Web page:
What is happening with the exhaust/water is you are slowing down the burn of HHO and increasing HP with steam yielding more torque and HP. When done right you get more power over a larger crank angle. Depending on what the governor does will determine the amount of fuel saving if any. The governor is most likely controlled by rpm, centrifugal weights, and you will need to put a load on the engine to see any gain.

    To measure fuel savings on a governed diesel you need to put a load on it. Other wise you will not be able to tell if you are saving or not.

    Larger diesels that have much more torque are easier to get reasonable savings. The hardest ones to do though are generating sets because of the governor and the fact that they need to run at a given rpm range. You have no control over the throttle which complicates it even more or makes it impossible. Because HHO/water/exhaust gas increases torque and HP in diesels the engine can run at lower rpms and make the same HP but this can not be done on a generating setup because the generator needs to run within a certain rpm range set by the manufacture, so unless you can lower the amount of fuel some way and keep the rpm in the right range you will see no gains. Diesels are very efficient engines and just a better burn will yield no measurable gain.
    This post could be confusing to some maybe everyone. I need to clarify one thing maybe a bet better. The above post is dealing with an engine that you can not change the amount of diesel injected. If you can change the amount of diesel injected and maintain rpm by adding HHO/water/EG to the intake of the diesel of a gen set then you are off to the races because of increased torque and HP. When you can not then the problems with the governor is the problem. The governor in most cases is gong to keep the amount of diesel injected at a given amount if you can not adjust the pump. Some pumps have the ability to adjust the volume with a simple screw setting but not all. On the small engines there no adjustment as a rule. This whole discussion is about mechanical diesel injection bumps and mechanical injectors. Different rules apply to an electrical ECU controlled engine.
    "Democracy is two wolves and a lamb deciding what to have for dinner. Liberty is a well-armed lamb."

    ONE Liter per minute per 10 amps which just isn't possible Ha Ha .

  10. Default Very interesting Mr myoldyourgold. Many thanks. I have a 2005 passat TDI ...

    Quote Originally Posted by myoldyourgold View Post
    A load on the engine will be required to make the governor work propperly. It would be much better if the original generator was still on the engine. The governor will be your problem.

    Here are three options but with out a load none might work:

    1. Lower the amount of HHO so it draws about 5 to 7 amps. 1% electrolyte mixture and try again. It is difficult with the small diesels if you can not change the amount of diesel being used. You will need very little HHO. To measure if it is doing any good with out a load will be impossible.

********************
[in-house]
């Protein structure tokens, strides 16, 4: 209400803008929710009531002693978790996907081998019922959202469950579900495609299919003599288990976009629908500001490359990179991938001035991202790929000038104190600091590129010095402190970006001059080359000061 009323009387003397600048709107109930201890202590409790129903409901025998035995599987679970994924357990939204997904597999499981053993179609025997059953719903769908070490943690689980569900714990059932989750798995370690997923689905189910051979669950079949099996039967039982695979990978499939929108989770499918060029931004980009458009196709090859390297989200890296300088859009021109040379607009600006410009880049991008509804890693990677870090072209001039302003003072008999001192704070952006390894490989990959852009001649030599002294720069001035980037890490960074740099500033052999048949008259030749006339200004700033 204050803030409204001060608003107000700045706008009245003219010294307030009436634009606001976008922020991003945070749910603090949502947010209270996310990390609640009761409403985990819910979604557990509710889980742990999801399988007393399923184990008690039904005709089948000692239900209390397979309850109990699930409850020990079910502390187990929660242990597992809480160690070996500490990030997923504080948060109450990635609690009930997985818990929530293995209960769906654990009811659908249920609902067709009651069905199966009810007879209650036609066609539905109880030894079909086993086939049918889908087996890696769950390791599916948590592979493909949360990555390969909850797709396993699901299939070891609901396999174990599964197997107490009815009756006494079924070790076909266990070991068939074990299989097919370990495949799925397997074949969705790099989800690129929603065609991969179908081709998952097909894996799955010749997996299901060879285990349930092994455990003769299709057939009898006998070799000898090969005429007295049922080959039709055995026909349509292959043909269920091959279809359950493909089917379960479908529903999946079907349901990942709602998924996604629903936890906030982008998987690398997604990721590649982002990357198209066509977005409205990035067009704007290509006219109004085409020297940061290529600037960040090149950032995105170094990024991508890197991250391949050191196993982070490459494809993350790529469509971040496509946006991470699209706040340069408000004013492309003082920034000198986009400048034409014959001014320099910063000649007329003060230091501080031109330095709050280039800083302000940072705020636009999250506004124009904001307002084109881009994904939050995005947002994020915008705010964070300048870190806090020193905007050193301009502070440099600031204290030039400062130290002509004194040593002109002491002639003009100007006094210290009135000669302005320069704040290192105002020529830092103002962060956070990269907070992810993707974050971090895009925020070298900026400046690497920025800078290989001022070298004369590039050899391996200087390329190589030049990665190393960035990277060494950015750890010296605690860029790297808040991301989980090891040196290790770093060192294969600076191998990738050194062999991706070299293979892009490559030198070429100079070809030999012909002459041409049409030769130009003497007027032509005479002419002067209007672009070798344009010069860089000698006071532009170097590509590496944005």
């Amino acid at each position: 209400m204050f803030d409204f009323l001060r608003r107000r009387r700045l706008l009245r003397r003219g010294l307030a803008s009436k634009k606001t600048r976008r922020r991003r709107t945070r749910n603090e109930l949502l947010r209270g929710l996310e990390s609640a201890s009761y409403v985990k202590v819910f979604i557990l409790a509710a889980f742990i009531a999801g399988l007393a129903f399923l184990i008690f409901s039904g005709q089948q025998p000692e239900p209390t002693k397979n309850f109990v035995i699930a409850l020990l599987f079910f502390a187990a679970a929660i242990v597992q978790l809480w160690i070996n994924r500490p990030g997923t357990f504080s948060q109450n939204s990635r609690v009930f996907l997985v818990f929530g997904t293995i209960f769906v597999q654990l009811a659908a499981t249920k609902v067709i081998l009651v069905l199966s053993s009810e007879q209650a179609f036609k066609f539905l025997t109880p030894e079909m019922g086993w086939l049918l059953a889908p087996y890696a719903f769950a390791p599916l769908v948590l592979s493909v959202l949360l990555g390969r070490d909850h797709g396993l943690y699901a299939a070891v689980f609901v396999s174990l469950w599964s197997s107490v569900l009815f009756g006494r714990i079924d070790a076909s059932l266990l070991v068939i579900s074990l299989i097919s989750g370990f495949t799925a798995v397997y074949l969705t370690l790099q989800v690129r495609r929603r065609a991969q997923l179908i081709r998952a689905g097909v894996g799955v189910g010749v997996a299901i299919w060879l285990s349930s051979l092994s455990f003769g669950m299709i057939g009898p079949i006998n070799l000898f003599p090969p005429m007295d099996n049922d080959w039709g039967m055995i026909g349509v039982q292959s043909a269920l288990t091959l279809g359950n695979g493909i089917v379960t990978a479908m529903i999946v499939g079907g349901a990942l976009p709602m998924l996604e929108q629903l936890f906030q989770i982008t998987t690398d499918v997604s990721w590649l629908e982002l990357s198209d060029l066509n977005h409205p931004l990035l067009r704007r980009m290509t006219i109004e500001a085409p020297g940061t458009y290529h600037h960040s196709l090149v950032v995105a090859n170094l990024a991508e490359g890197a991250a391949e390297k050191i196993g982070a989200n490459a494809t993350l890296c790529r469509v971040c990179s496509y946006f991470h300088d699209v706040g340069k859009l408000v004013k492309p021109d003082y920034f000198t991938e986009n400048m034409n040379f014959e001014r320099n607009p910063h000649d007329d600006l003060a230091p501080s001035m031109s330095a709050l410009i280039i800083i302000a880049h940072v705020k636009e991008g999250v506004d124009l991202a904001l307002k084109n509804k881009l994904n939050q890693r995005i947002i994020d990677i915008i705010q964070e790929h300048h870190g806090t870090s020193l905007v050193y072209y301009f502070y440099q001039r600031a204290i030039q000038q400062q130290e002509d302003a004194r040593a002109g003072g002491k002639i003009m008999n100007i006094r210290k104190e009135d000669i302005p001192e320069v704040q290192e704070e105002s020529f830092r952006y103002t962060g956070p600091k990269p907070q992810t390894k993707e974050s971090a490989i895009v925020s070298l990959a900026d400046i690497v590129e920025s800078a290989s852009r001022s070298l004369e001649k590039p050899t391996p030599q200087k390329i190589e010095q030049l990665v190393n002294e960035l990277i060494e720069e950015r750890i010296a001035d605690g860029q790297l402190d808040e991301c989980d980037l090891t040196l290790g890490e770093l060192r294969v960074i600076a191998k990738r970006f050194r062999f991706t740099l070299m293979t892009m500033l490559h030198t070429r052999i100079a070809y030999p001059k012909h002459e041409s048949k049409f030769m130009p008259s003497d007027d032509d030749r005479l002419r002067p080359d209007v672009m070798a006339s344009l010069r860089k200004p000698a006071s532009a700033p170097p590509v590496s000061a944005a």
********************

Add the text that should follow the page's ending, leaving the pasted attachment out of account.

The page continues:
2. Run some of the exhaust back into the intake and use the same amount of HHO you are putting in now. Keep adding more and more exhaust until it starts to run bad and then reduce the exhaust going into the engine until it is smooth. You still might need to reduce the HHO too but maybe not. Again you need a load on the engine to do this right.

    3. The last option is spray a little water into the intake with the same 30 amps of HHO with a spray bottle or use a paint spray gun and a separate compressor. Be careful not to get to much water because it needs just a little to make it work. I prefer exhaust and water together but will be hard to control on a small engine like this.

    What is happening with the exhaust/water is you are slowing down the burn of HHO and increasing HP with steam yielding more torque and HP. When done right you get more power over a larger crank angle. Depending on what the governor does will determine the amount of fuel saving if any. The governor is most likely controlled by rpm, centrifugal weights, and you will need to put a load on the engine to see any gain.

    To measure fuel savings on a governed diesel you need to put a load on it. Other wise you will not be able to tell if you are saving or not.

    Larger diesels that have much more torque are easier to get reasonable savings. The hardest ones to do though are generating sets because of the governor and the fact that they need to run at a given rpm range. You have no control over the throttle which complicates it even more or makes it impossible. Because HHO/water/exhaust gas increases torque and HP in diesels the engine can run at lower rpms and make the same HP but this can not be done on a generating setup because the generator needs to run within a certain rpm range set by the manufacture, so unless you can lower the amount of fuel some way and keep the rpm in the right range you will see no gains. Diesels are very efficient engines and just a better burn will yield no measurable gain.
    Hello. I have a vw passat tdi in running order with no mods yet. I would like to have a check list of everything that need to be done to get it to work and what should be the expected increase in performance. The production of the HHO is not to be discussed other than specifying the amount required at various mass airflow settings. Thanks and regards.